Rod McD answered
1 month ago

To buy a macro lens of the old days and an adapter I use the Tamron macro 90 2.5 A lot of these lenses are available on ebay for the major brands Continue Reading

baobob answered
1 month ago

What is it about your camera's macro mode you don't like? Continue Reading

darngooddesign answered
1 month ago


X-A1 Owners impressions wanted!

I'm strongly considering getting an XA1 as my first real camera (besides my phone), the price is very compelling. And I figure going higher even if I can doesn't make sense until I'm familiar with all the controls and intricacies of a camera with many controls. I can live without an EVF for the price, I guess that can be something to look forward to in the future. (And then save each penny and bide my time for a XT2... *drools*) Anyways, I'd welcome your impressions of the XA1, anything really. I'd probably stick with the kit lens for a good while, so it would be nice to know what its limits are. I do like taking macro shots with my phone, so I wonder how the macro performance of the stock lens is. I assume I can probably just shoot from further back and crop too, 16MP is a good amount to work with. I'm aware of the XM1 vs XA1 debate, personally the 150$ savings is enough to defer me down the range, having a fantastic Bayer filter camera in the house to begin with is a good start. ...

Tablo asked
1 month ago


Those are specular highlights; it's normal for them to be blown out.  You also get them in waves and moving water.  You DON'T want the camera to expose for them, and it's perfectly fine for them to be blown. Continue Reading

Mike in Kansas answered
1 month ago

Glints of sunshine reflecting off a shiny surface bounced off the water is going to look pure white on any camera, even when you look at it with the human eye in real life. Continue Reading

Jared Huntr answered
1 month ago

I have the X-A1 and also X-E1, and X100 (and XF1 but we don't talk about that....) You've probably read all the reviews and specifications but here are my random thoughts - sometimes nothing to do with taking photos: 1. Macro performance with 16-50mm with macro mode 'on' is not good - a quick unscientific test reveals that at 16mm setting the minimum distance is 17cm from front of lens to subject. At 50mm zoom the minimum distance is 21cm. I prefer to get closer. 2.I bought my X-A1 in blue and it looks very good, especially the textured front. Build quality is very good, but not as good as the X-E1 and X100 which have a more 'robust' feel about them. 3. The top control dial of the X-A1 has PASM and also scene modes, handy to have easy access to if you like that sort of thing. The other dial is unlabelled and I often can't remember what it does. There's another dial that points up and can be pressed - yet again unlabelled. 4. The screen of the X-A1 is big and tilts, and this is ... Continue Reading

David Butler answered
1 month ago


Who has Fuji X-A1 system and how does it compare to your N1?

Let's start off by saying that I like N1 and have 2 J1 bodies now (had V1) with a collection of lenses. I see Fuji on sale now and is attractive to me for its price, sensor size AP-C, OOC jpeg quality and want to get it perhaps as a bridge between my J1 and FX. I tried it out in camera store and like its simplicity, good high ISO photos (12,800 looked great), but haven't had a chance to test it on our toddler :) I primarily use my N1 for kid photos (quick focus and instead of phone camera) and walk-around camera. Otherwise, I use my FX gear... I am considering Fuji because of size/portability and I want better ISO performance in low light (indoor without flash) and crop capability. I find that J1 is good in those aspects but could be better. Is there anyone here that has Fuji X-A1 with kit lens (or X-E1 perhaps) and how does it compare to your N1? What photography do you use it for and when would you pick it over your N1?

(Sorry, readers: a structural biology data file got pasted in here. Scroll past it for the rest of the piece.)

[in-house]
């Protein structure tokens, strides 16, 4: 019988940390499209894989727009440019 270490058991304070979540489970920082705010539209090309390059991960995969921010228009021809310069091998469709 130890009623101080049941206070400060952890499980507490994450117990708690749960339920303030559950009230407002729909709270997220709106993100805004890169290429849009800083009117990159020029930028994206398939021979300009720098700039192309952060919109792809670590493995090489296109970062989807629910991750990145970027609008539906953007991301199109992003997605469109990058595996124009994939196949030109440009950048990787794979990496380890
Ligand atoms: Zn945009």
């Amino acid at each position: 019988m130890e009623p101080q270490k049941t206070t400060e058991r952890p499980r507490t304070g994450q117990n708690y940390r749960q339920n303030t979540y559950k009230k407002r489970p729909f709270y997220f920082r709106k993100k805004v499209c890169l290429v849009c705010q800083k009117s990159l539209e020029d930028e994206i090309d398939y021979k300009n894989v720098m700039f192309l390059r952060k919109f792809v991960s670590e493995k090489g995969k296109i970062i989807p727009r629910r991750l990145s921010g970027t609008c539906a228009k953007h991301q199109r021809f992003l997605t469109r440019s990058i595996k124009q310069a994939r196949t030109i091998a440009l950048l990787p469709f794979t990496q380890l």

igzy asked
2 months ago


http://www.sansmirror.com/newsviews/focus-focus-focus.html You know, Thom is really excellent when he don't deliver us a course of strategic managment ;-) Continue Reading

JL Salvignol answered
2 months ago

This quote seems appropriate given the threads we've had lately: "First, a lot of people are saying “it works for me.” They may even offer a shot or two to prove their contention. Frankly, a lot of those proof shots aren’t exactly nailed on focus, but even when they are, I’m noticing that it isn’t usually a long telephoto lens nor a complete burst sequence that we’re seeing, nor does it tend to be a low contrast subject or low light work." Continue Reading

nigelht answered
2 months ago

I don't have an X series besides an X10, but I've played around with them quite a bit and have considered buying in to the system, but changed my mind.  Colors, OOC JPEGs and high ISO, as you've mentioned are beautiful.  I think you may be a bit disappointed by AF speed when shooting your little one.  I love my X10 as a go anywhere camera, but since buying my V1, I can't really tell you the last time I grabbed it except when I needed to take a really quick snap at home of the kids, and needed a flash.  It was quicker popping up the flash on the X10 than attaching the SB 5 to the V1. I'm waiting for the new X30 to come out, and depending on what it brings to the table, may buy one but I won't be buying in to the X system.  I shoot far too much sports/action and fast moving subjects. Continue Reading

jimoyer answered
2 months ago

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Warranty Information

"Your Fujifilm equipment has been manufactured to precise standards, and with rigid quality control through every process of manufacturing. It is warranted by Fujifilm U.S.A. against defective workmanship or materials for one full year from date of purchase. Fujifilm U.S.A. will, at its option, either repair or replace (with a reconditioned unit of like condition) free of charge equipment which is returned either in person or postpaid and insured to one of the Fujifilm U.S.A. Repair Centers listed on the reverse side. The product must be accompanied by some proof of date of purchase, such as the original sales slip. This warranty does not cover batteries or flash equipment and accessories not manufactured by Fujifilm Holdings Corp. This warranty does not apply if the equipment has been damaged by accident, abuse (including, but not limited to, sand, dirt, water, liquid, impact battery corrosion, etc.), failure to follow operating or maintenance instructions or if the equipment has been modified or serviced by anyone other than a Fujifilm U.S.A. Repair Center. This warranty cannot be resold or transferred."

View Fujifilm USA warranty.